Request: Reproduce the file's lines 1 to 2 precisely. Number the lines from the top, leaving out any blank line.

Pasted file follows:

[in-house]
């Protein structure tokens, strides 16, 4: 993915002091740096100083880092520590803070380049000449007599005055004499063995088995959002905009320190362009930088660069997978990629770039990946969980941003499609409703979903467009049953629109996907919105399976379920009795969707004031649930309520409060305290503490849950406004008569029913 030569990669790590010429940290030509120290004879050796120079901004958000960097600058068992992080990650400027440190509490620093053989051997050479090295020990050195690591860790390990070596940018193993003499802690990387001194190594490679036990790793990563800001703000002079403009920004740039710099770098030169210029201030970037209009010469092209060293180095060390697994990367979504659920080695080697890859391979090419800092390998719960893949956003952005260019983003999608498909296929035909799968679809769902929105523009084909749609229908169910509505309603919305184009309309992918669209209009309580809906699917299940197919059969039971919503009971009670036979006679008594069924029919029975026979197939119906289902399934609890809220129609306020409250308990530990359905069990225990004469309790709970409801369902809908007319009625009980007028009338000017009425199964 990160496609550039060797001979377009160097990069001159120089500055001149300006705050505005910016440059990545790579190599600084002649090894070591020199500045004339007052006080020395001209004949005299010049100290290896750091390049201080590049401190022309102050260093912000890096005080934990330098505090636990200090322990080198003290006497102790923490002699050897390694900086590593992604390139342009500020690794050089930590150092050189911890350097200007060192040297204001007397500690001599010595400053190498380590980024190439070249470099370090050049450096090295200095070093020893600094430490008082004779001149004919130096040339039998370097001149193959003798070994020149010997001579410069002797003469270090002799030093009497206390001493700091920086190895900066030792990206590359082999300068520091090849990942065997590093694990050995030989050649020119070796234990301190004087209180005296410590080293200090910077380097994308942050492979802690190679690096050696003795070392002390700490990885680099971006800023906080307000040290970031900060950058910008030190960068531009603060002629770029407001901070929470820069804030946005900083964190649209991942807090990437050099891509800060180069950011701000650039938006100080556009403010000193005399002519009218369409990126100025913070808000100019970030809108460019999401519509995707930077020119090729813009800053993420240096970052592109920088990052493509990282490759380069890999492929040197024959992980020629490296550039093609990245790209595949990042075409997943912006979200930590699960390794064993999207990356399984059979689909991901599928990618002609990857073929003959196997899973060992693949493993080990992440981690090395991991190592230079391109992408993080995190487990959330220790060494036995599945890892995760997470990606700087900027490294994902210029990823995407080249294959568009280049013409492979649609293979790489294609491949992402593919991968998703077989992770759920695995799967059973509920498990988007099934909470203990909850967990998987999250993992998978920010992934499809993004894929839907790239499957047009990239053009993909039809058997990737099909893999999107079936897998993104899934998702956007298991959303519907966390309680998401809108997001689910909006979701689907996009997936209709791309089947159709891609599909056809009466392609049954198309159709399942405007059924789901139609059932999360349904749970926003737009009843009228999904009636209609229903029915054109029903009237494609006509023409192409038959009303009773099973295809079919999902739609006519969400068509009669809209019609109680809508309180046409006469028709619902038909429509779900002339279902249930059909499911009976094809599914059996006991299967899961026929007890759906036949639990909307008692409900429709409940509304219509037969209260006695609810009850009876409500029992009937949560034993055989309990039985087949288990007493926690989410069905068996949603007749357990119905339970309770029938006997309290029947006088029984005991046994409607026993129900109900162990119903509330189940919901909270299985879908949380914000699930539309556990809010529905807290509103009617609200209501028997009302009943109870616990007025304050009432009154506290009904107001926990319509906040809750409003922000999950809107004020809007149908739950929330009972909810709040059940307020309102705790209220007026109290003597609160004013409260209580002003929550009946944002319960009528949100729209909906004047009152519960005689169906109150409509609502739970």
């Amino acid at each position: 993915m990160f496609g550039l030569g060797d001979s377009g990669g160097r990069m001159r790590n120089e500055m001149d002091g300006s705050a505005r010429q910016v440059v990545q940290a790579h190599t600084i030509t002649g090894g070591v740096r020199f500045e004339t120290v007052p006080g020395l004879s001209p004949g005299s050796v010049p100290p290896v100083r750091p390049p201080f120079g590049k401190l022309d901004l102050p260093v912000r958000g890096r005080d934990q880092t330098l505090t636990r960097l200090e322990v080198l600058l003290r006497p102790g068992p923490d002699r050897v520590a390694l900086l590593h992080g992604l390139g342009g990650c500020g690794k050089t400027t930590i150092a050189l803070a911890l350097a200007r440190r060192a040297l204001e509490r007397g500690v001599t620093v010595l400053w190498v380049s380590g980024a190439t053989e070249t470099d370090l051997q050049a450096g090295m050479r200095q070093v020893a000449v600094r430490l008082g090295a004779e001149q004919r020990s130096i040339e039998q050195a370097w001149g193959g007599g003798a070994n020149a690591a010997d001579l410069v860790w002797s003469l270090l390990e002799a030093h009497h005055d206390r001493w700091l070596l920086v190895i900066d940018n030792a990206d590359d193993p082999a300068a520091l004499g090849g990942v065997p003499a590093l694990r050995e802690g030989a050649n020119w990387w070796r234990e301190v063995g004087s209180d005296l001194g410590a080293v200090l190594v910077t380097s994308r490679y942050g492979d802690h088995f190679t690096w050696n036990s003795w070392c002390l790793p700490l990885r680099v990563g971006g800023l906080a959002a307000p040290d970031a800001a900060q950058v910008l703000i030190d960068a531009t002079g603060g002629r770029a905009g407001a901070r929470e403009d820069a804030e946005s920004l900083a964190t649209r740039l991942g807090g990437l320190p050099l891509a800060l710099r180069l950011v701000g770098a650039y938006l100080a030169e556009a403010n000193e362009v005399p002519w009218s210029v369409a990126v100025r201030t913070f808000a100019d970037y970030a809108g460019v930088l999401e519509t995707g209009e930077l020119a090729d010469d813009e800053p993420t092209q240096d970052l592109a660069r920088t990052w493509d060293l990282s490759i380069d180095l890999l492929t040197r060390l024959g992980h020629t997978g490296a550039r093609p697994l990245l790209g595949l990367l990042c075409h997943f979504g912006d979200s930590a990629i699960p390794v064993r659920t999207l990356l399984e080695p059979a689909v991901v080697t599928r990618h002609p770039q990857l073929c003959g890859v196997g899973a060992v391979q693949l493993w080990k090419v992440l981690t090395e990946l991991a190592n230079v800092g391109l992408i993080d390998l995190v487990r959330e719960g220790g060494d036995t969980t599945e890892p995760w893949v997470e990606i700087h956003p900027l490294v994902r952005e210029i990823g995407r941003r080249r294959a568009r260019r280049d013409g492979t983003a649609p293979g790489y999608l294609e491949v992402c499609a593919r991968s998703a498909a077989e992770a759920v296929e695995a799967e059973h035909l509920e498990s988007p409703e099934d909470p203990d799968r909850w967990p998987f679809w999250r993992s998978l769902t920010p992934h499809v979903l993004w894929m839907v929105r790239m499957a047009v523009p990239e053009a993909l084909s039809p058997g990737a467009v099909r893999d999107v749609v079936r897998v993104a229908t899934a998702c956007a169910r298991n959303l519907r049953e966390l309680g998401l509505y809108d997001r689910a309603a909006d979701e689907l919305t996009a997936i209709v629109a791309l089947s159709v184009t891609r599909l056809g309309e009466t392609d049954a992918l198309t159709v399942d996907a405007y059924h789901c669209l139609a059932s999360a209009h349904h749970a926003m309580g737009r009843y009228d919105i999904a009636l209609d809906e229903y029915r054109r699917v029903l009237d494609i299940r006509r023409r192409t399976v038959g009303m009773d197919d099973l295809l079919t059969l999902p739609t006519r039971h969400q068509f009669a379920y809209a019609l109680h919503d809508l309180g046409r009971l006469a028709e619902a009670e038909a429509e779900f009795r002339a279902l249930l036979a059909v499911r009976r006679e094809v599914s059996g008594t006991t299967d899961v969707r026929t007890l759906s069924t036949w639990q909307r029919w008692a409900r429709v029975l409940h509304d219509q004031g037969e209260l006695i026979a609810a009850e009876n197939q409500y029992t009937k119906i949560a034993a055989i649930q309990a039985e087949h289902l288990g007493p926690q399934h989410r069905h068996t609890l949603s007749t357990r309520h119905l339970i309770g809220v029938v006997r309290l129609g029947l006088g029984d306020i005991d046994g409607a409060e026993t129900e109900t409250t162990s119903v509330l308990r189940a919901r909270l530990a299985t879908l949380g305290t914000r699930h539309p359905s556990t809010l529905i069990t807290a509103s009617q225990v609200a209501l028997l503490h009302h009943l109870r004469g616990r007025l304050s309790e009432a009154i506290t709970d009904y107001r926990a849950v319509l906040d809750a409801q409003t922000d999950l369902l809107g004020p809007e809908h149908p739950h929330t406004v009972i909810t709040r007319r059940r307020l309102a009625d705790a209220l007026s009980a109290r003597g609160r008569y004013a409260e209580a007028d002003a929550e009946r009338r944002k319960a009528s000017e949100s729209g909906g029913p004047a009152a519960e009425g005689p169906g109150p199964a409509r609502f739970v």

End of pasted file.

[in-house]
């Protein structure tokens, strides 16, 4: 993915002091740096100083880092520590803070380049000449007599005055004499063995088995959002905009320190362009930088660069997978990629770039990946969980941003499609409703979903467009049953629109996907919105399976379920009795969707004031649930309520409060305290503490849950406004008569029913 030569990669790590010429940290030509120290004879050796120079901004958000960097600058068992992080990650400027440190509490620093053989051997050479090295020990050195690591860790390990070596940018193993003499802690990387001194190594490679036990790793990563800001703000002079403009920004740039710099770098030169210029201030970037209009010469092209060293180095060390697994990367979504659920080695080697890859391979090419800092390998719960893949956003952005260019983003999608498909296929035909799968679809769902929105523009084909749609229908169910509505309603919305184009309309992918669209209009309580809906699917299940197919059969039971919503009971009670036979006679008594069924029919029975026979197939119906289902399934609890809220129609306020409250308990530990359905069990225990004469309790709970409801369902809908007319009625009980007028009338000017009425199964 990160496609550039060797001979377009160097990069001159120089500055001149300006705050505005910016440059990545790579190599600084002649090894070591020199500045004339007052006080020395001209004949005299010049100290290896750091390049201080590049401190022309102050260093912000890096005080934990330098505090636990200090322990080198003290006497102790923490002699050897390694900086590593992604390139342009500020690794050089930590150092050189911890350097200007060192040297204001007397500690001599010595400053190498380590980024190439070249470099370090050049450096090295200095070093020893600094430490008082004779001149004919130096040339039998370097001149193959003798070994020149010997001579410069002797003469270090002799030093009497206390001493700091920086190895900066030792990206590359082999300068520091090849990942065997590093694990050995030989050649020119070796234990301190004087209180005296410590080293200090910077380097994308942050492979802690190679690096050696003795070392002390700490990885680099971006800023906080307000040290970031900060950058910008030190960068531009603060002629770029407001901070929470820069804030946005900083964190649209991942807090990437050099891509800060180069950011701000650039938006100080556009403010000193005399002519009218369409990126100025913070808000100019970030809108460019999401519509995707930077020119090729813009800053993420240096970052592109920088990052493509990282490759380069890999492929040197024959992980020629490296550039093609990245790209595949990042075409997943912006979200930590699960390794064993999207990356399984059979689909991901599928990618002609990857073929003959196997899973060992693949493993080990992440981690090395991991190592230079391109992408993080995190487990959330220790060494036995599945890892995760997470990606700087900027490294994902210029990823995407080249294959568009280049013409492979649609293979790489294609491949992402593919991968998703077989992770759920695995799967059973509920498990988007099934909470203990909850967990998987999250993992998978920010992934499809993004894929839907790239499957047009990239053009993909039809058997990737099909893999999107079936897998993104899934998702956007298991959303519907966390309680998401809108997001689910909006979701689907996009997936209709791309089947159709891609599909056809009466392609049954198309159709399942405007059924789901139609059932999360349904749970926003737009009843009228999904009636209609229903029915054109029903009237494609006509023409192409038959009303009773099973295809079919999902739609006519969400068509009669809209019609109680809508309180046409006469028709619902038909429509779900002339279902249930059909499911009976094809599914059996006991299967899961026929007890759906036949639990909307008692409900429709409940509304219509037969209260006695609810009850009876409500029992009937949560034993055989309990039985087949288990007493926690989410069905068996949603007749357990119905339970309770029938006997309290029947006088029984005991046994409607026993129900109900162990119903509330189940919901909270299985879908949380914000699930539309556990809010529905807290509103009617609200209501028997009302009943109870616990007025304050009432009154506290009904107001926990319509906040809750409003922000999950809107004020809007149908739950929330009972909810709040059940307020309102705790209220007026109290003597609160004013409260209580002003929550009946944002319960009528949100729209909906004047009152519960005689169906109150409509609502739970």